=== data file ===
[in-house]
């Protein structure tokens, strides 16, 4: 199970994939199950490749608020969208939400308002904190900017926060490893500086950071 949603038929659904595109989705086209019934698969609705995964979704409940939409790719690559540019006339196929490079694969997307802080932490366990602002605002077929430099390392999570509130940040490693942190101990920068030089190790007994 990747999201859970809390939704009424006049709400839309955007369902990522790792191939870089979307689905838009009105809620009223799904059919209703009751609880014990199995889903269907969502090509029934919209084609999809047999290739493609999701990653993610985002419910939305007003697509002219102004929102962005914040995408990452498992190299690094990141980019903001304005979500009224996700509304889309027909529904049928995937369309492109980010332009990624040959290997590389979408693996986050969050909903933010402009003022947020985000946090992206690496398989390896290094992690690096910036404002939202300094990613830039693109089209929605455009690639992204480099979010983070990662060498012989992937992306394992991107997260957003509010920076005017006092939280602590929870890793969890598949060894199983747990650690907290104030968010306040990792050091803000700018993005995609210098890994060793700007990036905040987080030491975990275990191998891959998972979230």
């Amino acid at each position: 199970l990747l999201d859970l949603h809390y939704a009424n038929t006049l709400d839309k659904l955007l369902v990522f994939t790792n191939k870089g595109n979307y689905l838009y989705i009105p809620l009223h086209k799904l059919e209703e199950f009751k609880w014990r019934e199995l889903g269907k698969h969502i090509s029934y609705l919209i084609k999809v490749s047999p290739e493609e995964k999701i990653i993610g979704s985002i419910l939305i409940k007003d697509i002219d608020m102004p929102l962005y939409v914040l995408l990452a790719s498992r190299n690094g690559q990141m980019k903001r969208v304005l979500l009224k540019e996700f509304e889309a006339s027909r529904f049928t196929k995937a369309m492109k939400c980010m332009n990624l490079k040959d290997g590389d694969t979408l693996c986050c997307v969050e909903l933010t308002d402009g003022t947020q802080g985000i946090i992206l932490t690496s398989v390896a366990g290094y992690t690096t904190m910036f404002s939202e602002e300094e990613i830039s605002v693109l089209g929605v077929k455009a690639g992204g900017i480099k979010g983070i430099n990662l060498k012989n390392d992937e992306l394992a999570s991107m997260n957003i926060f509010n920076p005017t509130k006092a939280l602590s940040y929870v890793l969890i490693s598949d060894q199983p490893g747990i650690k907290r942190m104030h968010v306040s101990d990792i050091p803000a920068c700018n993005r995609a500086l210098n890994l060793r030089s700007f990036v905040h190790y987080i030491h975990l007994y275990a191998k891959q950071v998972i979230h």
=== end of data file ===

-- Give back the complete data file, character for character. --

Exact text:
[in-house]
């Protein structure tokens, strides 16, 4: 199970994939199950490749608020969208939400308002904190900017926060490893500086950071 949603038929659904595109989705086209019934698969609705995964979704409940939409790719690559540019006339196929490079694969997307802080932490366990602002605002077929430099390392999570509130940040490693942190101990920068030089190790007994 990747999201859970809390939704009424006049709400839309955007369902990522790792191939870089979307689905838009009105809620009223799904059919209703009751609880014990199995889903269907969502090509029934919209084609999809047999290739493609999701990653993610985002419910939305007003697509002219102004929102962005914040995408990452498992190299690094990141980019903001304005979500009224996700509304889309027909529904049928995937369309492109980010332009990624040959290997590389979408693996986050969050909903933010402009003022947020985000946090992206690496398989390896290094992690690096910036404002939202300094990613830039693109089209929605455009690639992204480099979010983070990662060498012989992937992306394992991107997260957003509010920076005017006092939280602590929870890793969890598949060894199983747990650690907290104030968010306040990792050091803000700018993005995609210098890994060793700007990036905040987080030491975990275990191998891959998972979230």
């Amino acid at each position: 199970l990747l999201d859970l949603h809390y939704a009424n038929t006049l709400d839309k659904l955007l369902v990522f994939t790792n191939k870089g595109n979307y689905l838009y989705i009105p809620l009223h086209k799904l059919e209703e199950f009751k609880w014990r019934e199995l889903g269907k698969h969502i090509s029934y609705l919209i084609k999809v490749s047999p290739e493609e995964k999701i990653i993610g979704s985002i419910l939305i409940k007003d697509i002219d608020m102004p929102l962005y939409v914040l995408l990452a790719s498992r190299n690094g690559q990141m980019k903001r969208v304005l979500l009224k540019e996700f509304e889309a006339s027909r529904f049928t196929k995937a369309m492109k939400c980010m332009n990624l490079k040959d290997g590389d694969t979408l693996c986050c997307v969050e909903l933010t308002d402009g003022t947020q802080g985000i946090i992206l932490t690496s398989v390896a366990g290094y992690t690096t904190m910036f404002s939202e602002e300094e990613i830039s605002v693109l089209g929605v077929k455009a690639g992204g900017i480099k979010g983070i430099n990662l060498k012989n390392d992937e992306l394992a999570s991107m997260n957003i926060f509010n920076p005017t509130k006092a939280l602590s940040y929870v890793l969890i490693s598949d060894q199983p490893g747990i650690k907290r942190m104030h968010v306040s101990d990792i050091p803000a920068c700018n993005r995609a500086l210098n890994l060793r030089s700007f990036v905040h190790y987080i030491h975990l007994y275990a191998k891959q950071v998972i979230h």